That said, I suspect those units should be able to handle bounce flash in a small room. I do all this stuff manually, so I'm not sure what to tell you about your TTL system, but I suspect that if it's just underexposing, there is a way to fool the system (say by adjusting exposure compensation or the ISO dial either on the camera or on the flash) to get it to put out more power.
     
  6. Mark in SD

    Mark in SD Member

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    OK. Here is what I'll try.

    First, both flash units will work with a Nikon Wireless flash controller, so that should be relatively easy to set up. I've always kind of wanted to try that anyway so I guess this would be a good excuse to blow another $70 on a new toy.

    Second, and I should have stated this before, the negatives are definitely underexposed (I worked in a photo lab for 4 years during college as well as doing my own developing and printing in High School). When I started getting the dark prints, the first thing I did was drag out the negs and look at what I had done. The negatives that I have tried to use a bounce flash on are consistantly underexposed. That is the problem. For some reason, weak flash, operator error, etc, I am not properly exposing the prints when trying to use the flash off the ceiling.

    I'll try some of the suggestions and let you know.
     
  7. Mark in SD

    Mark in SD Member

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    </span><table border='0' align='center' width='95%' cellpadding='3' cellspacing='1'><tr><td>QUOTE (Mark in SD @ Jan 17 2003, 10:18 PM)</td></tr><tr><td id='QUOTE'>First, both flash units will work with a Nikon Wireless flash controller, so that should be relatively easy to set up.&nbsp; I've always kind of wanted to try that anyway so I guess this would be a good excuse to blow another $70 on a new toy.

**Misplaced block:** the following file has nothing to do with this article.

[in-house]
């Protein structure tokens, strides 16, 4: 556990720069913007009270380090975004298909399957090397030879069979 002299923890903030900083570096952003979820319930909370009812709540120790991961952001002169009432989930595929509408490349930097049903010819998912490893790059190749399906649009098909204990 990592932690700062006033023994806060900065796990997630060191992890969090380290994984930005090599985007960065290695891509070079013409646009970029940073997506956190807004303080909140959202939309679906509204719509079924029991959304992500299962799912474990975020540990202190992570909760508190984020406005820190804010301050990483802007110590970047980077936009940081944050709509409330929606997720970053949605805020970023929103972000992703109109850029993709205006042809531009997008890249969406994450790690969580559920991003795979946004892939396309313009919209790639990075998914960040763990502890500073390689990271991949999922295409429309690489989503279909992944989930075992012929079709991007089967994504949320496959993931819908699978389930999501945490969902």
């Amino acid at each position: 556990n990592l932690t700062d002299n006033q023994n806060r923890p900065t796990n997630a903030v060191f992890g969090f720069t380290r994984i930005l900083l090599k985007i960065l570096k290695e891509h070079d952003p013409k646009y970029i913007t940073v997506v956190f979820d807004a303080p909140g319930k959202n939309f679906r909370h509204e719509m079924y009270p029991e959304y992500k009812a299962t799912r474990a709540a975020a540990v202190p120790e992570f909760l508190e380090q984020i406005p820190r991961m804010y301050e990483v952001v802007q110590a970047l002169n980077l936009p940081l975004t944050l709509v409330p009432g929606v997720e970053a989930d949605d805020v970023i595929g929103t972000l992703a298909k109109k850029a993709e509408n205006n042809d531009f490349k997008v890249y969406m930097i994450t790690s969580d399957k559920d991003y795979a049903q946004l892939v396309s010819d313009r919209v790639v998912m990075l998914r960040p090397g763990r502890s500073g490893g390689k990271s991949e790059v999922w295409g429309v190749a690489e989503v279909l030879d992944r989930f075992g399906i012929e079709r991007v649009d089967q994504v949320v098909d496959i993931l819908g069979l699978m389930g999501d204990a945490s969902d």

</td></tr></table><span class='postcolor'>
    OK. I hate replying to myself but somebody with the answer may have already read the above so...

    I went to the Nikon Web Site and read about the SU-4 Flash Controller, got confused, and broke out my SB-50 and SB-80 manuals.

    Now I thought I needed something mounted on the camera to control the remote flash units. From what I am reading, the SU-4 is a device that fits on the remote flashes (not the camera like I originally thought) and triggers the remote flashes at a signal from the camera. That signal appears to be a flash from the main camera.

    Now, both the SB-50 and SB-80 can do this already without the need for the SU-4. In fact, if I use the built in speedlight on the N80, I could trigger both flashes remotely. It also appears as if either the SB-50 or SB-80 will trigger the other using the IR Focusing beams without firing itself.

    Do I have this roughly correct? Is it really true that I can play with this without buying another toy (not that I don't like toys, but I could spend the money on a different toy)?

    Finally, the exposure here seems to be more complicated than I had thought. The TTL flash control MAY work, but it appears that it will be much safer to use manual calculations. This will definitely take some practice.

    All of which begs the other question I have regarding this operation. How do you mount the remote flashes? Do they make stands or special tripod heads I could use?
     
  8. Nige

    Nige Subscriber

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    I bounce a flash with a guide number of 35 (metres... whatever that is in feet! about 115ft if my calculations are right!) and it works fine. For 100 asa film it has 3 "computer" ranges of 1-8m @ f4, 0.8-6m @ f5.6 and 0.5-4m @ f8. So, what f-stop are you shooting at?
     
  9. Mark in SD

    Mark in SD Member

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    Nige,

    That may be part of the problem. I have been trusting the camera to "choose" the appropriate exposure settings for me. I probably haven't been paying enough attention to what it is doing. Like I said, it works fine for using diffused and reflected light when I'm doing Macro work. I'm not sure if the problem is weak flash, poor geometry (I'm simply not getting the light to the subject), or poor exposure settings and am unsure how I should go about figuring it out.
     
  10. Robert Kennedy

    Robert Kennedy Member

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    Maybe it is your geometry. I tend to shoot closer to 90 degrees when I bounce. The "normal" 45 degrees just doesn't seem right to me. And I have gotten good results with 11 foot high ceilings in my house. I use a Sigma Ef-430 Super and an N80. Nothing fancy there. I just figure that since the subjects are usually pretty close, 45 would be too steep an angle. You might play with that a bit.